Macaulay on Byron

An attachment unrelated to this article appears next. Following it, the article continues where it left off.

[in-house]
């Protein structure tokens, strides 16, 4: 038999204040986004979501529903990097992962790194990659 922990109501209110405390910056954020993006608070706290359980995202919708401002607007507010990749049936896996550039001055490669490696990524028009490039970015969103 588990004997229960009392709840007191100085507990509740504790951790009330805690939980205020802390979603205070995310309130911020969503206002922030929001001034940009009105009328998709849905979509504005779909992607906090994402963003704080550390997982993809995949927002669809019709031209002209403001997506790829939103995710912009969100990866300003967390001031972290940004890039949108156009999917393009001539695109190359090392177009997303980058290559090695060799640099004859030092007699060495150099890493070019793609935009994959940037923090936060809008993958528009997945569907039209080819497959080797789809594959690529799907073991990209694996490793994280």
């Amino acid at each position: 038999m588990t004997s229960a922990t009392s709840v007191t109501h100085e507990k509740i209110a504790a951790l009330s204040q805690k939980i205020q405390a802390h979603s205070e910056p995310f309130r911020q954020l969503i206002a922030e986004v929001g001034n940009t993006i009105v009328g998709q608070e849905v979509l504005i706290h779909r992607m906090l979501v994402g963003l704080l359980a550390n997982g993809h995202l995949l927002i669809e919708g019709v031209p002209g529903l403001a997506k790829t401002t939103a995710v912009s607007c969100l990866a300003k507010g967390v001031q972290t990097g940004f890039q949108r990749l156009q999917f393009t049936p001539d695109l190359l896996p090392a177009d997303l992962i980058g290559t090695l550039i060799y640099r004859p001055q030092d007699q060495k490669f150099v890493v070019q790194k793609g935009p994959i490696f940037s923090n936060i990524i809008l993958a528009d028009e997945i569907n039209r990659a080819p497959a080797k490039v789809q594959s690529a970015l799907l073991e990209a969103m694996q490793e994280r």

Thomas Babington Macaulay, essayist, historian, and politician. Review of Thomas Moore's Letters and Journals of Lord Byron: with Notices of his Life, Edinburgh Review, June 1831, LIII, 544-72. Mr Moore never thrusts himself between Lord Byron and the public. The extracts from the journals and correspondence of Lord Byron, are in the highest degree valuable—not merely on account of the information which they contain respecting the distinguished man by whom they were written, but on account, also, of their rare merit as compositions. The pretty fable by which the Duchess of Orleans illustrates the character of her son the regent, might, with little change, be applied to Byron. The obloquy which Byron had to endure, was such as might well have shaken a more constant mind. It is curious to observe the tendency which the dialogue of Byron always has to lose its character of dialogue, and to become soliloquy.